Earlier this year I was teaching my annual unit on the Transatlantic Slave Trade. I read aloud the initial chapters from the first Anna Hibiscus chapter book as well as some picture books by other authors set in present day Africa, wanting my students to have a sense of the continent today, not just historical in terms of our studies. However, Double Trouble for Anna Hibiscus!  wasn’t among them as I considered it not a book about Nigeria or Africa, but a book about a little girl coping with twin baby brothers. That the situation happens to take place in Africa, that it is resolved by extended family, is secondary. The pleasure is in the relatable experience of being a single older sister to some rambunctious baby twin brothers.

This has me thinking — when is a reading a window? When is it a mirror? When is it one or the other or both depending on the reader’s circumstances?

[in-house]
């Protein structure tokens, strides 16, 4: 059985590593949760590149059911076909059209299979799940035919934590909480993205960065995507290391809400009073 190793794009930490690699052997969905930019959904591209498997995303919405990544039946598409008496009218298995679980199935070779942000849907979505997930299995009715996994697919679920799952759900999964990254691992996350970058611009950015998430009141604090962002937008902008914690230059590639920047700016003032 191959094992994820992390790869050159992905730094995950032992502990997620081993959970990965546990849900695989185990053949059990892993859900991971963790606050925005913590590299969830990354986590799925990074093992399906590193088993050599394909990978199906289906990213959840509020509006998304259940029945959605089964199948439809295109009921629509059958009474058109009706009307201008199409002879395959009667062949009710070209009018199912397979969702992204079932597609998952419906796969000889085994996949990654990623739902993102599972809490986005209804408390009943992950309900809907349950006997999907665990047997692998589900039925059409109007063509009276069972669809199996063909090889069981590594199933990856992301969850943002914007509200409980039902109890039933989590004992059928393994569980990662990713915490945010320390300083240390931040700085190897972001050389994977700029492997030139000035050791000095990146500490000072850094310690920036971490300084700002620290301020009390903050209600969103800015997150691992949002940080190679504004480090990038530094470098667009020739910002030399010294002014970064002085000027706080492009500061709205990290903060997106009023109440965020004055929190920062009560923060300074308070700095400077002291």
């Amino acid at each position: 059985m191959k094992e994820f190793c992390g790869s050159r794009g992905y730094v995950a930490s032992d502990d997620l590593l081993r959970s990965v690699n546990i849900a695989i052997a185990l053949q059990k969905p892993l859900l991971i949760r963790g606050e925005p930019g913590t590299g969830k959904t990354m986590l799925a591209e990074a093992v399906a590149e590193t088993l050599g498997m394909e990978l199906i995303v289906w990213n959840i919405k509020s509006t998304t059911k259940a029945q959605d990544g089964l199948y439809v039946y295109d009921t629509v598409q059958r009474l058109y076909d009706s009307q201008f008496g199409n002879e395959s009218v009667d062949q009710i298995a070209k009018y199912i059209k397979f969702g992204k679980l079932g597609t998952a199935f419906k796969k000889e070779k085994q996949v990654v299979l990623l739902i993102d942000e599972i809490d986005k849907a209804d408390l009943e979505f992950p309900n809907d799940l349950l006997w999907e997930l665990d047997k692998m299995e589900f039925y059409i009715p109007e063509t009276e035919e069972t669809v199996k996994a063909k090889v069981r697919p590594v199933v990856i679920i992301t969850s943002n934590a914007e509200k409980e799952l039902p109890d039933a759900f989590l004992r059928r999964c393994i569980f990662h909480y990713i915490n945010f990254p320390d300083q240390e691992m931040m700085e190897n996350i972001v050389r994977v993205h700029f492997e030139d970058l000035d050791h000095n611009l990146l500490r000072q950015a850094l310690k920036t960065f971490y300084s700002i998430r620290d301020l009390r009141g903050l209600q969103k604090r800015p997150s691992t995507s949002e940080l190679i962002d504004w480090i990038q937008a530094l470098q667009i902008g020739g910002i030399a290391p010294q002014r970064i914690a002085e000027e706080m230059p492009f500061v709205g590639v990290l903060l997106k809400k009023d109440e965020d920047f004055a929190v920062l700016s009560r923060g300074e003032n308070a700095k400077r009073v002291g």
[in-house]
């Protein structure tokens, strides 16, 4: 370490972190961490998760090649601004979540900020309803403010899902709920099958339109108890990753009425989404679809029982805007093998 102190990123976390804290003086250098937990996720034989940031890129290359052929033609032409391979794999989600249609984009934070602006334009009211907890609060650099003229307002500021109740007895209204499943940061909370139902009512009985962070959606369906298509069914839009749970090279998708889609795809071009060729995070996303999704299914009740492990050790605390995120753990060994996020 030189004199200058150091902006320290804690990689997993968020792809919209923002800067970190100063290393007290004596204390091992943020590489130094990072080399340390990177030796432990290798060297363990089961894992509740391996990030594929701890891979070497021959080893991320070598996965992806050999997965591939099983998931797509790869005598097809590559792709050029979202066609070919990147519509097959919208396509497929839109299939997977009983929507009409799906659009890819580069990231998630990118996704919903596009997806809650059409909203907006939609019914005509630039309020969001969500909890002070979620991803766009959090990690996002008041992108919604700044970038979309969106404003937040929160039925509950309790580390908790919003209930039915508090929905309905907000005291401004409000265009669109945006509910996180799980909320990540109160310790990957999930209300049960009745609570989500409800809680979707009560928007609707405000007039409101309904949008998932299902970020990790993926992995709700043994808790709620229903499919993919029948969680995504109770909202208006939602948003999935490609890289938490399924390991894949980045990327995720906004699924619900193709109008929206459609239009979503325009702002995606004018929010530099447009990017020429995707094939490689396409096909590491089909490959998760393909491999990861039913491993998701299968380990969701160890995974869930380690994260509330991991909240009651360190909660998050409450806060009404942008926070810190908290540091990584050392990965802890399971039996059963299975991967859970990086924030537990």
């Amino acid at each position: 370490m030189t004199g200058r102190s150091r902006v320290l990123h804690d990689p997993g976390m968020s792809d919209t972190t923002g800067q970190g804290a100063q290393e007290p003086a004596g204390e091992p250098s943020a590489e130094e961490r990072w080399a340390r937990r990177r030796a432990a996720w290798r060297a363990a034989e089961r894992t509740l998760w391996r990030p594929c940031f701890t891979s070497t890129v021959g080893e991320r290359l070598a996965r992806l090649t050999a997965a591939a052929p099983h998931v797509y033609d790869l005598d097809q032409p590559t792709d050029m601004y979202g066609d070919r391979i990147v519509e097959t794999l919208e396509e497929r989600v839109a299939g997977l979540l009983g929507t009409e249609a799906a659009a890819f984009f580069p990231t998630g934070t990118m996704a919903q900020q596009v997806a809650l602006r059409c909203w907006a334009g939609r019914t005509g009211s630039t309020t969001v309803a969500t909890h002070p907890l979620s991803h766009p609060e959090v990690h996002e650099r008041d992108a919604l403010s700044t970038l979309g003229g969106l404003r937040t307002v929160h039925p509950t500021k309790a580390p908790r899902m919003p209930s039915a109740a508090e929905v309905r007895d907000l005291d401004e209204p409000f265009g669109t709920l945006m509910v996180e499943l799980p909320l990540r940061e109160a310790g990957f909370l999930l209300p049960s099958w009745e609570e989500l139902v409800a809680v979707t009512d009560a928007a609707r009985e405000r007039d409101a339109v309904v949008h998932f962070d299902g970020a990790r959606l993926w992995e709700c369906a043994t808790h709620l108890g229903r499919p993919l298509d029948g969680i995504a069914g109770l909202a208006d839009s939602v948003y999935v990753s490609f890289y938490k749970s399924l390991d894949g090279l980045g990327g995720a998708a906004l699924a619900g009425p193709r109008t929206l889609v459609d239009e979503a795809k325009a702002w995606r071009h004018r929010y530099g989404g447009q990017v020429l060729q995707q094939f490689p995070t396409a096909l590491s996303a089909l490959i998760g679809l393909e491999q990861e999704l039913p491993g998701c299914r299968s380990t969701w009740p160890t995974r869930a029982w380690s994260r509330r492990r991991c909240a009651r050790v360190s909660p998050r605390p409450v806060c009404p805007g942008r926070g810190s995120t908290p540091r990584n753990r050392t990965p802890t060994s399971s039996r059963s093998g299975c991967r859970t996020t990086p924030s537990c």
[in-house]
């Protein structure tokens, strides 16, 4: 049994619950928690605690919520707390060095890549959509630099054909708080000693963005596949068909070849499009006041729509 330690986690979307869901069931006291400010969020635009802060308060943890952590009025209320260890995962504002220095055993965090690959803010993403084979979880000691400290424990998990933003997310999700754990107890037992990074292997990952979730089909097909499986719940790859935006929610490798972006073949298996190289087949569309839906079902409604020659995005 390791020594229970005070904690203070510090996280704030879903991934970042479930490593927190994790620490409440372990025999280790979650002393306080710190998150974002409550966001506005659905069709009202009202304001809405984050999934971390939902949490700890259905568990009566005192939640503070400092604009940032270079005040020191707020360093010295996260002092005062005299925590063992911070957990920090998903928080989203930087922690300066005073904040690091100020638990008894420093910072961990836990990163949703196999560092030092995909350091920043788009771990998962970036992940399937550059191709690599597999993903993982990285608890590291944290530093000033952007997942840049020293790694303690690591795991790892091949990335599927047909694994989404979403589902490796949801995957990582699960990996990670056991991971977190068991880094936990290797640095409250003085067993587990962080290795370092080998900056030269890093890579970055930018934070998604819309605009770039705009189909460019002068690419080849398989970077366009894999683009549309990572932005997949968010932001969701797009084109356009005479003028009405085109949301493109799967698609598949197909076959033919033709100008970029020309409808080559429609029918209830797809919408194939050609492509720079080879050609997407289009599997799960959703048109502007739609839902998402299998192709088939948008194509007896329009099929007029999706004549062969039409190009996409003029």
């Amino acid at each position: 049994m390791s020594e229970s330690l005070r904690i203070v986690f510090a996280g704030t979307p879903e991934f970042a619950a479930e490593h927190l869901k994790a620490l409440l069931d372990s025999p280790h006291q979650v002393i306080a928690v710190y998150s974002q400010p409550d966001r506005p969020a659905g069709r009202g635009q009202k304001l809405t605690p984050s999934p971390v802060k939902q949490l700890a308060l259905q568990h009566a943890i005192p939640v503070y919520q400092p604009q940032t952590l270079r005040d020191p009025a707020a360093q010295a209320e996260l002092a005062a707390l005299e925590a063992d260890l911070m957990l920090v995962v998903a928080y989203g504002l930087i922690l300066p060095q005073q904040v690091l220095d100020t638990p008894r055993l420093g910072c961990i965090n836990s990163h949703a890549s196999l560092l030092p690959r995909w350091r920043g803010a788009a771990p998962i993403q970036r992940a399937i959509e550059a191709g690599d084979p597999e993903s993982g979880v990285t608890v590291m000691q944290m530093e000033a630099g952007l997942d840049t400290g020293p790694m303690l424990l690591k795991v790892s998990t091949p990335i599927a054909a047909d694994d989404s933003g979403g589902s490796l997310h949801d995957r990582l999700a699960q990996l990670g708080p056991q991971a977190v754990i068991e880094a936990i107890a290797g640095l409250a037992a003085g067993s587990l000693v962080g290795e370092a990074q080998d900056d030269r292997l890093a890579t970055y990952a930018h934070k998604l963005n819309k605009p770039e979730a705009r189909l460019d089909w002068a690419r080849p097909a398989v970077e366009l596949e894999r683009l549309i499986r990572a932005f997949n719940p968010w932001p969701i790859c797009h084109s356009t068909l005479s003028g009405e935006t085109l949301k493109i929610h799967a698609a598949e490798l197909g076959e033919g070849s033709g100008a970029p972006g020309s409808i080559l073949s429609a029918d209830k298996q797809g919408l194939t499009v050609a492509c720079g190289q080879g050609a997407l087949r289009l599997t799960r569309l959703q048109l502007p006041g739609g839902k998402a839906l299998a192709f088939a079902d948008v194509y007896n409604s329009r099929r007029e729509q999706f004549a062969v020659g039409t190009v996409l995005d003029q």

18 Comments

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18 responses to “Diversity Window, Mirror, or Neither?

  1. I think sometimes reading is a prism–it lets the light through and then it breaks it up and scatters it so the reader has to work a little harder to make sense of it all. Some people don’t like that, but it’s very good for us. The best books take that thing called cultural diversity and complicate it in just this manner. I think the Atinuke books do that, and it’s perfectly wonderful.

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  2. KT Horning

    We asked Atinuke about this when she was here, and she said she intentionally chose to use Africa instead of specifying her native land, Nigeria, because Anna Hibiscus’s stories would resonate with children in many parts of Africa, and she didn’t want to want to limit the them by being specific to one place. She wanted children in other parts of the world to know this was what life was like for many children in Africa. (Plus she loves heaving them read “amazing Africa.”)